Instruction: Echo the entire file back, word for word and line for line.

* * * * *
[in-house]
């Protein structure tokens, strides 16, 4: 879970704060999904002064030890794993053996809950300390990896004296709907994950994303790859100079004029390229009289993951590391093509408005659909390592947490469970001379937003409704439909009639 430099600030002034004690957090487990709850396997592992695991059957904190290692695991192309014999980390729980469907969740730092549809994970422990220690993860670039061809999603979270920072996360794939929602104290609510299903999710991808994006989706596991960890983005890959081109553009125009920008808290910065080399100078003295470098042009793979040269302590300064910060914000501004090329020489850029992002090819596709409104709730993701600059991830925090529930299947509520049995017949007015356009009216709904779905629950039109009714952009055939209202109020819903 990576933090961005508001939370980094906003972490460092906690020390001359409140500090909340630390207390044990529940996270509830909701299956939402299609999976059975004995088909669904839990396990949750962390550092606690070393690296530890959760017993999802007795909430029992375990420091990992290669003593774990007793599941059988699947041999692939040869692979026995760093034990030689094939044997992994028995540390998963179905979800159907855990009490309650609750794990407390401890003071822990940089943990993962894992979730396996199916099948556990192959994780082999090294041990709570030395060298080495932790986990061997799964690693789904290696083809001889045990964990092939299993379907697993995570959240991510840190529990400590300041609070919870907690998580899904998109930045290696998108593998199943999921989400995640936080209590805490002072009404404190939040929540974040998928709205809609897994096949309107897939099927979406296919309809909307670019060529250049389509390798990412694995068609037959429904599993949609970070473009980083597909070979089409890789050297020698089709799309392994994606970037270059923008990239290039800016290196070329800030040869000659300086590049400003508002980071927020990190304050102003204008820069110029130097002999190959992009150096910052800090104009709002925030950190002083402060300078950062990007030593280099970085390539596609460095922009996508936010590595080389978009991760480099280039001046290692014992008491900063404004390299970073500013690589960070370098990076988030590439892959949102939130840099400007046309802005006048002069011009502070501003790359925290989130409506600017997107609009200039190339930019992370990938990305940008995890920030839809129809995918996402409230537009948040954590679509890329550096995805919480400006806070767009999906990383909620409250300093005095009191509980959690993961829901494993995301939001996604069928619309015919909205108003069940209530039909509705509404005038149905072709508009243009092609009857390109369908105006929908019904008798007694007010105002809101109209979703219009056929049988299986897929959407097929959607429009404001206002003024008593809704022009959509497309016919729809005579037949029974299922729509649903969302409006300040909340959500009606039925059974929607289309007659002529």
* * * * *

[in-house]
């Protein structure tokens, strides 16, 4: 879970704060999904002064030890794993053996809950300390990896004296709907994950994303790859100079004029390229009289993951590391093509408005659909390592947490469970001379937003409704439909009639 430099600030002034004690957090487990709850396997592992695991059957904190290692695991192309014999980390729980469907969740730092549809994970422990220690993860670039061809999603979270920072996360794939929602104290609510299903999710991808994006989706596991960890983005890959081109553009125009920008808290910065080399100078003295470098042009793979040269302590300064910060914000501004090329020489850029992002090819596709409104709730993701600059991830925090529930299947509520049995017949007015356009009216709904779905629950039109009714952009055939209202109020819903 990576933090961005508001939370980094906003972490460092906690020390001359409140500090909340630390207390044990529940996270509830909701299956939402299609999976059975004995088909669904839990396990949750962390550092606690070393690296530890959760017993999802007795909430029992375990420091990992290669003593774990007793599941059988699947041999692939040869692979026995760093034990030689094939044997992994028995540390998963179905979800159907855990009490309650609750794990407390401890003071822990940089943990993962894992979730396996199916099948556990192959994780082999090294041990709570030395060298080495932790986990061997799964690693789904290696083809001889045990964990092939299993379907697993995570959240991510840190529990400590300041609070919870907690998580899904998109930045290696998108593998199943999921989400995640936080209590805490002072009404404190939040929540974040998928709205809609897994096949309107897939099927979406296919309809909307670019060529250049389509390798990412694995068609037959429904599993949609970070473009980083597909070979089409890789050297020698089709799309392994994606970037270059923008990239290039800016290196070329800030040869000659300086590049400003508002980071927020990190304050102003204008820069110029130097002999190959992009150096910052800090104009709002925030950190002083402060300078950062990007030593280099970085390539596609460095922009996508936010590595080389978009991760480099280039001046290692014992008491900063404004390299970073500013690589960070370098990076988030590439892959949102939130840099400007046309802005006048002069011009502070501003790359925290989130409506600017997107609009200039190339930019992370990938990305940008995890920030839809129809995918996402409230537009948040954590679509890329550096995805919480400006806070767009999906990383909620409250300093005095009191509980959690993961829901494993995301939001996604069928619309015919909205108003069940209530039909509705509404005038149905072709508009243009092609009857390109369908105006929908019904008798007694007010105002809101109209979703219009056929049988299986897929959407097929959607429009404001206002003024008593809704022009959509497309016919729809005579037949029974299922729509649903969302409006300040909340959500009606039925059974929607289309007659002529």